Consumptive and nonconsumptive effects of cannibalism in fluctuating age-structured populations

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2010
Authors
Wissinger, Scott A.
Whiteman, Howard H.
Denoël, Mathieu
Mumford, Miranda L.
Aubee, Catherine B.
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Keywords
age structure , Ambystoma tigrinum nebulsum , cannibalism , consumptive and nonconsumptive effects , Mexican Cut Nature Preserve, Elk Mountains, Colorado, USA , population fluctuations , recruitment failure , tiger salamanders
Abstract
Theory and empirical studies suggest that cannibalism in age-structured populations can regulate recruitment depending on the intensity of intraspecific competition between cannibals and victims and the nature of the cannibalism window, i.e., which size classes interact as cannibals and victims. Here we report on a series of experiments that quantify that window for age-structured populations of salamander larvae and paedomorphic adults. We determined body size limits on cannibalism in microcosms and then the consumptive and nonconsumptive (injuries, foraging and activity, diet, growth) effects on victims in mesocosms with seminatural levels of habitat complexity and alternative prey. We found that cannibalism by the largest size classes (paedomorphs and age 3þyr larvae) occurs mainly on young-of-the-year (YOY) victims. Surviving YOY and other mall larvae had increased injuries, reduced activity levels, and reduced growth rates in the presence of cannibals. Data on YOY survival in an experiment in which we manipulated the density of paedomorphs combined with historical data on the number of cannibals in natural populations indicate that dominant cohorts of paedomorphs can cause observed recruitment failures. Dietary data indicate that ontogenetic shifts in diet should preclude strong intraspecific competition between YOY and cannibals in this species. Thus our results are consistent with previous empirical and theoretical work that suggests that recruitment regulation by cannibalism is most likely when YOY are vulnerable to cannibalism but have low dietary overlap with cannibals. Understanding the role of cannibalism in regulating recruitment in salamander populations is timely, given the widespread occurrences of amphibian decline. Previous studies have focused on extrinsic (including anthropogenic) factors that affect amphibian population dynamics, whereas the data presented here combined with long-term field observations suggest the potential for intrinsically driven population cycles.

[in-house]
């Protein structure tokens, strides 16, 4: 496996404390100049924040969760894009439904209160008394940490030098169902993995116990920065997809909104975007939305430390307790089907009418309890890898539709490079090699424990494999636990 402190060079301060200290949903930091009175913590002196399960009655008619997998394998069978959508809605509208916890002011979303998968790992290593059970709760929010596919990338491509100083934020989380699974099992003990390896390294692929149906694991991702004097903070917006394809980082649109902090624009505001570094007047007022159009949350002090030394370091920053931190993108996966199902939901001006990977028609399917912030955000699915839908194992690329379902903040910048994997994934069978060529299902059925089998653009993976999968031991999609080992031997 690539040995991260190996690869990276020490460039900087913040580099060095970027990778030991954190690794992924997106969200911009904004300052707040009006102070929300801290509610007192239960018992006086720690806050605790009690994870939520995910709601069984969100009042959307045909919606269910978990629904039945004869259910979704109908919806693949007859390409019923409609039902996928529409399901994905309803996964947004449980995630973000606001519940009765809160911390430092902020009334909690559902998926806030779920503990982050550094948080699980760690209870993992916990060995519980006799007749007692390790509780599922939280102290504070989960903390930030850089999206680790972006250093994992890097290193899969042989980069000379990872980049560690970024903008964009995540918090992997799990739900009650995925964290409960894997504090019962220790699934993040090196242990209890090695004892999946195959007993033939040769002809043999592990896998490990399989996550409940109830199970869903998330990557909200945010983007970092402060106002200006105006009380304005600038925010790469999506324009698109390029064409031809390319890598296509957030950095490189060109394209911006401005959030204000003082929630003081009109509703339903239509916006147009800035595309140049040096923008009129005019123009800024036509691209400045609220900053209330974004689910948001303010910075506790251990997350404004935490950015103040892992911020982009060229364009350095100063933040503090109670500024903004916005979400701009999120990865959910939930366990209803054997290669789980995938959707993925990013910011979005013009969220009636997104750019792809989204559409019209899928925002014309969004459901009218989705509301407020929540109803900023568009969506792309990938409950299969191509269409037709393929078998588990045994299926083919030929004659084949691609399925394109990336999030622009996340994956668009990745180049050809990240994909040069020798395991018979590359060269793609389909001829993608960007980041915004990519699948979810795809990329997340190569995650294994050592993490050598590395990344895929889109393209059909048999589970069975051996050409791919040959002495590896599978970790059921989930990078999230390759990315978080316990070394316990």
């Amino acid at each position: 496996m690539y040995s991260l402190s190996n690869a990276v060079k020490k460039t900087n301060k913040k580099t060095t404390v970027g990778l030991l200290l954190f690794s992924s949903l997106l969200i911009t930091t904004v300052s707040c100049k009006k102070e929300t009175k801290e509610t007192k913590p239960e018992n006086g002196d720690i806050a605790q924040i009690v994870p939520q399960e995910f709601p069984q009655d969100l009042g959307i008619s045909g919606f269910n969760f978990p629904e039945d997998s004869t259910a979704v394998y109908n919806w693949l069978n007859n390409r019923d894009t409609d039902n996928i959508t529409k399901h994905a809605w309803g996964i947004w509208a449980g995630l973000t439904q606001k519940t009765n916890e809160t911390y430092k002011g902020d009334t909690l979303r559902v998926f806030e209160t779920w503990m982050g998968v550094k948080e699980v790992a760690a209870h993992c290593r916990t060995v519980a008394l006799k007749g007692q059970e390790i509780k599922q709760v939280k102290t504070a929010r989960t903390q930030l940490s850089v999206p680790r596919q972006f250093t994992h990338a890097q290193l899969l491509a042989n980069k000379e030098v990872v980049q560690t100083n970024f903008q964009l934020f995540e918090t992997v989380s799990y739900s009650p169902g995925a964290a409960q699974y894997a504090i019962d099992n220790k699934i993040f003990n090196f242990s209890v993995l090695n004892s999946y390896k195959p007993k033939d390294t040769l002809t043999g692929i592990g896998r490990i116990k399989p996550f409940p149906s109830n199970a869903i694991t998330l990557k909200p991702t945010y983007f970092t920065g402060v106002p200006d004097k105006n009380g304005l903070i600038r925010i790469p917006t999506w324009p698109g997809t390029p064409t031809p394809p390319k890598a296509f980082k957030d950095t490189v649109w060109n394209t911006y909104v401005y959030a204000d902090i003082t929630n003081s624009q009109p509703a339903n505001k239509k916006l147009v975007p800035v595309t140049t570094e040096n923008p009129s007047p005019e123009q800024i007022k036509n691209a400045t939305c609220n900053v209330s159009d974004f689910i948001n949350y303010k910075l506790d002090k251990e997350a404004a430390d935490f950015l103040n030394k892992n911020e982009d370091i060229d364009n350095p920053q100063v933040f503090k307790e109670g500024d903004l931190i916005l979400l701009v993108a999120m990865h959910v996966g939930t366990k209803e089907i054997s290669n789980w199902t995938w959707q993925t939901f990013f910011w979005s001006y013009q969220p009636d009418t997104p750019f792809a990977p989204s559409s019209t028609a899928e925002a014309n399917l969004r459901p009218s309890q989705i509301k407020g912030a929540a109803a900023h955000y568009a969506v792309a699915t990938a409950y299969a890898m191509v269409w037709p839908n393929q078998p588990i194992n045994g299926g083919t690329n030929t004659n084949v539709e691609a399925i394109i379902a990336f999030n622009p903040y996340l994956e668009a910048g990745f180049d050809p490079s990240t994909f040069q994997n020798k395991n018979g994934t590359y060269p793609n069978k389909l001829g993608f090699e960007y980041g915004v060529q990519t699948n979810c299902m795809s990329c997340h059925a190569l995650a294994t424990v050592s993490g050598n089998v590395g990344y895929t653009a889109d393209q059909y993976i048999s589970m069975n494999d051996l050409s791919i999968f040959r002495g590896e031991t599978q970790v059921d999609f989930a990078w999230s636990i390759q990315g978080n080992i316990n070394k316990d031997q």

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Biology
Environmental Science / Studies
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This article was selected and published in Ecology © 2010 Wissinger, Whiteman, Denoël, Mumford, and Aubee. All rights reserved.
Citation
Wissinger, S.A., Whiteman, H.H., Denoël, M., Mumford, M.L., Aubee, C.B. (2010). Consumptive and nonconsumptive effects of cannibalism in fluctuating age-structured populations. Ecology 91(2): 549-559.
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Final manuscript post peer review, without publisher's formatting or copy editing (postprint)
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Ecological Society of America
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